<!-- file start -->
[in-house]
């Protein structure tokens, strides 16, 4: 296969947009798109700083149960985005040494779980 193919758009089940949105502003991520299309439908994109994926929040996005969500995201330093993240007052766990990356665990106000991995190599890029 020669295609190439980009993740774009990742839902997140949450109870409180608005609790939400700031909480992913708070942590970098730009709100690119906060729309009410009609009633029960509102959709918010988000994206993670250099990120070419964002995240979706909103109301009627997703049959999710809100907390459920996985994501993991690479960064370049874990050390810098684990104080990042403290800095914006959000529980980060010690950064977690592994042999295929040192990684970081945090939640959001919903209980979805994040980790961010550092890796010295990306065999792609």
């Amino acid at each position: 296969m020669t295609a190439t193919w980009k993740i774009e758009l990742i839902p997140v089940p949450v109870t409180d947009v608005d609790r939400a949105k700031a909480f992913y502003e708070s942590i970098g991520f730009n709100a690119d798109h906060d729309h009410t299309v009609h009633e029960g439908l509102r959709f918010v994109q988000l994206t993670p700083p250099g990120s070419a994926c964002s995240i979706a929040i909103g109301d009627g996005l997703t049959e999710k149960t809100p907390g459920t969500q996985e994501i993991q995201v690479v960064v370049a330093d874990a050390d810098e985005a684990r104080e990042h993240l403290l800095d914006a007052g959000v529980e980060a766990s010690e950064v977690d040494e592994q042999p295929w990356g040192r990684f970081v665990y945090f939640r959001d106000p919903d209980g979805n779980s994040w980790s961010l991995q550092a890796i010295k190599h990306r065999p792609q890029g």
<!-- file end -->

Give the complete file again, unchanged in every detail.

[in-house]
């Protein structure tokens, strides 16, 4: 296969947009798109700083149960985005040494779980 193919758009089940949105502003991520299309439908994109994926929040996005969500995201330093993240007052766990990356665990106000991995190599890029 020669295609190439980009993740774009990742839902997140949450109870409180608005609790939400700031909480992913708070942590970098730009709100690119906060729309009410009609009633029960509102959709918010988000994206993670250099990120070419964002995240979706909103109301009627997703049959999710809100907390459920996985994501993991690479960064370049874990050390810098684990104080990042403290800095914006959000529980980060010690950064977690592994042999295929040192990684970081945090939640959001919903209980979805994040980790961010550092890796010295990306065999792609």
């Amino acid at each position: 296969m020669t295609a190439t193919w980009k993740i774009e758009l990742i839902p997140v089940p949450v109870t409180d947009v608005d609790r939400a949105k700031a909480f992913y502003e708070s942590i970098g991520f730009n709100a690119d798109h906060d729309h009410t299309v009609h009633e029960g439908l509102r959709f918010v994109q988000l994206t993670p700083p250099g990120s070419a994926c964002s995240i979706a929040i909103g109301d009627g996005l997703t049959e999710k149960t809100p907390g459920t969500q996985e994501i993991q995201v690479v960064v370049a330093d874990a050390d810098e985005a684990r104080e990042h993240l403290l800095d914006a007052g959000v529980e980060a766990s010690e950064v977690d040494e592994q042999p295929w990356g040192r990684f970081v665990y945090f939640r959001d106000p919903d209980g979805n779980s994040w980790s961010l991995q550092a890796i010295k190599h990306r065999p792609q890029g």